Food Shaming and 5 Ways to Stop it!

You’re going to eat THAT?
How could you possibly manage dessert?
Oh, right, you can’t eat anything because of your allergies.
Well you’d never eat this because you’re so healthy.

Does this sound familiar to anyone? All of the above are things I’ve heard, either directed at me or someone I was with, and all are forms of food shaming. Well, I’m here today with a post/rant of sorts stating that is has to end and sharing 5 ways to stop food shaming.

First, a little background. What exactly is food shaming? Basically, it’s commenting, positively or negatively, on what someone else is eating (or not eating), making the other person feel ashamed or embarrassed.

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Photo: fitfulfocus.com

Food shaming can come in many forms. It can be making someone feel bad for eating dessert or making someone feel bad for NOT eating dessert. Here’s an obvious one:

You’re going to eat MORE? But that’s so full of carbs/butter/sugar/whatever-hot-new-food-item-is-the-devil-this-week.

Here’s one that’s a little less obvious:

I don’t think I could possibly fit dessert, but you go ahead. It looks delicious.

In both instances, someone is judging and someone is made to feel guilty. The person in the second scenario probably doesn’t mean any harm by their comment and probably doesn’t know they’re food shaming, but they are.

As someone with food allergies, I get food shamed all the time for my food choices. It’s annoying to here things like, “I’m going to have this delicious cookie, but you go ahead and have that apple.” and “Here’s hamburger buns for everyone except for Nicole who’s being healthy.” and here’s my favorite, “We have someone at the table with a bunch of food allergies, but the rest of us are normal.”

Do you think I want to turn down delicious goodies all the time? Do you think I like always having to double check if a dish at a restaurant is free from 5 different allergens? No, I don’t. But I’ve learned how to make the best of my food allergies and I don’t need you to make me feel bad about choosing foods that won’t make my stomach go on rampage for days. Ok… end rant. Let’s take a look at what we can do to put an end to food shaming.

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Photo: fitfulfocus.com
  1. Keep your thoughts to yourself. We all know the rule: if you don’t have anything nice to say, don’t say anything at all. If you don’t approve of someone’s food choices, just keep it to yourself. Unless that person has specifically asked you to help them with a diet or keep them on track, mind your beeswax. Even if they have asked you for help, choose your words wisely. Offer constructive, helpful criticism vs. just telling them they shouldn’t have whatever it is they want.
  2. Announce your choices ahead of time. Say you just got back from a long run or maybe it’s a special occasion. Maybe it’s just Wednesday. Whatever the reason, you decided you’ve earned/simply want a nice big dinner WITH dessert. You’re out to dinner with someone that might be a judger. Before the meal starts, state your meal intentions. “You know what, I’m going to have dessert tonight!” On the flip side, if you’re goal is to be healthy, state that, too! “I’ve been doing really well on my diet, so I’m going to get a nice big salad and maybe make some healthy tweaks to it.” Tell whoever you’re with that you are going to eat what you want and not feel bad about it.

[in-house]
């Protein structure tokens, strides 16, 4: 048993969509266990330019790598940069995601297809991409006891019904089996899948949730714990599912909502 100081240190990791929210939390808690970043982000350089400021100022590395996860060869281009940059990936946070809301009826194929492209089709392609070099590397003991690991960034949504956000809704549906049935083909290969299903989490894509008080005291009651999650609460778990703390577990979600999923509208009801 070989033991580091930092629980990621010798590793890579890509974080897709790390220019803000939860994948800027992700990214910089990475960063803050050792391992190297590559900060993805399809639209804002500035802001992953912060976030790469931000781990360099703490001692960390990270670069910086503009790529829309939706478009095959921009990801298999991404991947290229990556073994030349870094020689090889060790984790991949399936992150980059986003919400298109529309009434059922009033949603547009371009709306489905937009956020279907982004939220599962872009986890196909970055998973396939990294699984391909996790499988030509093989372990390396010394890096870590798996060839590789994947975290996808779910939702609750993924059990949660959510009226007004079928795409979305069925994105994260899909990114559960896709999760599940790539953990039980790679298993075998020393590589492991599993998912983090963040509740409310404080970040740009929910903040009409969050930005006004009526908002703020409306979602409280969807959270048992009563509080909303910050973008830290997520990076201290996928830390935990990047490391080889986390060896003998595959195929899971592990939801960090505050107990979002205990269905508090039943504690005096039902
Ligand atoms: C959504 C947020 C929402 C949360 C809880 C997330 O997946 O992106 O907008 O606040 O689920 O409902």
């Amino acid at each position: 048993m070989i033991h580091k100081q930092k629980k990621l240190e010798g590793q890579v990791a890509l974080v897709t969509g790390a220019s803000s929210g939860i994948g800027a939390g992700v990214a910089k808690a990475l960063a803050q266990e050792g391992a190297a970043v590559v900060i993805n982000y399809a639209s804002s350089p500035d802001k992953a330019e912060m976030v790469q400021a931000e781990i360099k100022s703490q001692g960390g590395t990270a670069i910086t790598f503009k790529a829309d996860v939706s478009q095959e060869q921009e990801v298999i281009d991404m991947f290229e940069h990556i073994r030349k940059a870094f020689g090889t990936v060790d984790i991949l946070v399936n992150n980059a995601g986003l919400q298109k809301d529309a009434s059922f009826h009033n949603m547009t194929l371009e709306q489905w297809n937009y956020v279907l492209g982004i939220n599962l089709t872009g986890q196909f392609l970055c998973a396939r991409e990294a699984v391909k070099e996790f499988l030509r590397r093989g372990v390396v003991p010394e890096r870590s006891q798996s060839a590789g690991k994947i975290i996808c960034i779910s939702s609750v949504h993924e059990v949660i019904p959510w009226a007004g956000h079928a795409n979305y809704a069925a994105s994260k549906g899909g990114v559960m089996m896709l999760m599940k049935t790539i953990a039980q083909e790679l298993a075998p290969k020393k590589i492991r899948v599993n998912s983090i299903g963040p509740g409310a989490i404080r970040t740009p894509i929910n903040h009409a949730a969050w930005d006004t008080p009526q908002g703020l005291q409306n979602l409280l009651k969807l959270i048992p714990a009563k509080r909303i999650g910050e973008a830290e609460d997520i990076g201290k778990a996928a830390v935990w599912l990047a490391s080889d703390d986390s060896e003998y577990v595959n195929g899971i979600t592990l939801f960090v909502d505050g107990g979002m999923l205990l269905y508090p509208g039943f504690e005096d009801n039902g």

3. Call food shamers out. Someone at the table makes a judgment. Call them out! You can be as blunt as, “Don’t food shame me!” or a little more subtle, “You know, this is what I want to eat. You can eat or not eat whatever you’d like, but this is what I” Even if they didn’t mean harm by their comment, calling them out may make them realize that they’ve made you feel bad and will keep them from doing so to you or someone else in the future.
  4. Be confident in your food choices. The best way to stop someone who is trying to make you feel bad about your choices is to not feel bad about them! Obviously, this is easier said that done, but know that you want to make healthy choices because it will make you feel good and will help you reach your healthy living goals or that you want to try something new or that you just want to treat yourself with dessert. It’s your life. Do what you want. Eat what you want. Who cares what those judgers think. They’re just jealous of your food freedom and happy taste buds.
  5. Don’t food shame yourself. I don’t know about you, but I am my biggest critic. If I make an unhealthy food choice, a lot of times I make myself feel guilty. Well, from this moment on, I’m going to do everything in my power to not food shame myself. I won’t feel bad about asking a waiter to check that my order doesn’t have soy or wheat or peanuts or corn or lactose. I won’t feel bad about having two bowls of cereal for breakfast if I feel like it. I will not be a food shamer!

 Republished with permission from FitfulFocus

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Fitful Focus
I'm Nicole, NASM CPT, runner, CrossFitter, and overall fitness fanatic on a mission to lead a healthy lifestyle, step outside my box and keep up with the hustle and bustle of NYC. Follow me as I explore new ways to get FIT, keep my tummy FULL of whole food goodness, and stay FOCUSed on living a happy, healthy life.